these patients and demonstrated myocardial dysfunction by
Echocardiography. There is need to study whether
myocardial pump failure has any therapeutic implications
by studying a larger number of children. This would be in
order to decide the role of vasopressors in selected
Few atypical clinical features observed by us need to be
mentioned. These included hepatic encephalopathy
and dengue encephalopathy. These patients were initially
thought to be suffering from hepatitis or encephalopathy
but when tested for dengue were found to be positive.
Thus in an epidemic situation, certain atypical features
may cause problem in diagnosis. Similarly, conditions
such as malaria could also be confused with DHF. Children
who presented with anaemia, fever, bleeding, splenomegaly
and thrombocytopenia were found to be positive for
malarial parasite (falsiparum) and treated successfully.
It is suggested that since splenomegaly is rare in DHF,
presence of splenomegaly should raise the possibility of
other diagnosis. However, in areas with endemic malaria,
where spleen rates may be 1-10%, whether this holds true
needs to be studied. Few cases of typhoid were also
confused with DHF due to leucopenia,
thrombocytopenia, hypotension and bleeding. These
patients did not show marked improvement after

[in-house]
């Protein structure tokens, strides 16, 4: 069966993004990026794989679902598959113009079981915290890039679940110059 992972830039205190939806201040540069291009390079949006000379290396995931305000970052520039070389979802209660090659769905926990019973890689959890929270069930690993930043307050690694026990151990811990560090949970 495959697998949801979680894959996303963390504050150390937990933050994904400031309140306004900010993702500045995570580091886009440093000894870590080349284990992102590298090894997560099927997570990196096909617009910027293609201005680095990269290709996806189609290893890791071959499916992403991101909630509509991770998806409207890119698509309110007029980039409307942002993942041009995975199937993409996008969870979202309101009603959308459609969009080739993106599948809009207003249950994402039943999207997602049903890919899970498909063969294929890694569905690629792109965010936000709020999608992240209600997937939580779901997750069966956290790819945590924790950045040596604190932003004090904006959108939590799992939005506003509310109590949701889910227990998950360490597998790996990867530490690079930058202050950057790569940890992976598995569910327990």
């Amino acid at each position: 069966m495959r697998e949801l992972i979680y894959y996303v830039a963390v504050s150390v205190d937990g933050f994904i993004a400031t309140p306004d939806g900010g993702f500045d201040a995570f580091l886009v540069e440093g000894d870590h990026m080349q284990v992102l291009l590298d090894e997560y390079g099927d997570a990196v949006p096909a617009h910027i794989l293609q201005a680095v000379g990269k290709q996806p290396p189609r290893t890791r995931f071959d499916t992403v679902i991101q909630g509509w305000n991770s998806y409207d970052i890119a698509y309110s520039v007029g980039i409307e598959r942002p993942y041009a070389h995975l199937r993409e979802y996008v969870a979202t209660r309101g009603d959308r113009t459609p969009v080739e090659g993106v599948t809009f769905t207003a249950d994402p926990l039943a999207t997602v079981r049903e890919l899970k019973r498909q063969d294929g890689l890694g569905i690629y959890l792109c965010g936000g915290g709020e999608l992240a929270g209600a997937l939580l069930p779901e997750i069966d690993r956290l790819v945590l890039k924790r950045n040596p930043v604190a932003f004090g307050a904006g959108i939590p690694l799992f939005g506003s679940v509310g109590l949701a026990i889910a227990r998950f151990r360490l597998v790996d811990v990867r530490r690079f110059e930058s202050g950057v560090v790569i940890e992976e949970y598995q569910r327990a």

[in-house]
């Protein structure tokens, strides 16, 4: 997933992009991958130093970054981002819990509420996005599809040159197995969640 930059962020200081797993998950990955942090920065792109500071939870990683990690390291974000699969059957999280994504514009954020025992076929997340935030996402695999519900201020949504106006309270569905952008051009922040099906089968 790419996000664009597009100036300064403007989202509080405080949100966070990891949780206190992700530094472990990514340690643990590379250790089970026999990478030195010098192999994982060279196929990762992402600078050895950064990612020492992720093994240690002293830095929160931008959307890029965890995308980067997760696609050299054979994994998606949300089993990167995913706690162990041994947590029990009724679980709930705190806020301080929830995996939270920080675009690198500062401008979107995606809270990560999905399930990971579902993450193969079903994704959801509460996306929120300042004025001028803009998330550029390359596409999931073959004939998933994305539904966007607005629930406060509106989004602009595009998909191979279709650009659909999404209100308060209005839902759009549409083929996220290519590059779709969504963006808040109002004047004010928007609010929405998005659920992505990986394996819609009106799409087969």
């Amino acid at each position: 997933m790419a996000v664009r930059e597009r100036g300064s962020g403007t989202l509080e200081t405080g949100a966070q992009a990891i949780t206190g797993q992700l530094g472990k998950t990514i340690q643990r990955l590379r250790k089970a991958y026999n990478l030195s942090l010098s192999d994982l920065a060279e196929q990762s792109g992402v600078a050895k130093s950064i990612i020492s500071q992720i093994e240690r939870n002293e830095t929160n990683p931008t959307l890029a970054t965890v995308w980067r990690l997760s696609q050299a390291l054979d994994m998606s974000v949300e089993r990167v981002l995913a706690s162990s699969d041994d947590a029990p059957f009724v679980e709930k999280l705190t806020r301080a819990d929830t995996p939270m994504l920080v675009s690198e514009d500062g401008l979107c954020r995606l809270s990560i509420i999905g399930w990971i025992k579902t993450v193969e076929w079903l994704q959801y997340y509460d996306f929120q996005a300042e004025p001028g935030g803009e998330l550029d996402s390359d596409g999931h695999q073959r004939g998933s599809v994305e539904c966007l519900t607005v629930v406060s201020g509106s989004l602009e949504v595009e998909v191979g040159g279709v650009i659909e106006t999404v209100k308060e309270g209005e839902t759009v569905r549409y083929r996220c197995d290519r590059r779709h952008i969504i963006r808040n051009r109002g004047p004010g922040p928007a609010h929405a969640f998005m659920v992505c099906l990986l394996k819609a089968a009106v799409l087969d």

intravenous fluids suggesting an alternative diagnosis.
During the early part of the epidemic we were doing
Hess capillary tests on all the children. Later on
we realized that this test is difficult to carry out in
small children. On analysis of our data, we found that it
was positive in only 56% of patients. Low positivity
could be a reflection of improper techniques. We feel
that in children the tourniquet test is of limited value.
During the course of this epidemic, several questions
came up repeatedly which need to be resolved. These were
- What should be
the screening tests for OPD patients?
- How to reconcile
the differing sensitivity of platelet counts
done by smear, counter or other methods?
- Can the course of
the illness be predicted using clinical and
- Is there any role
for bolus steroids and gammaglobulins in the
- The research
question related to microbiology included the
need for the development of a rapid
diagnostic test and study of the pathogen of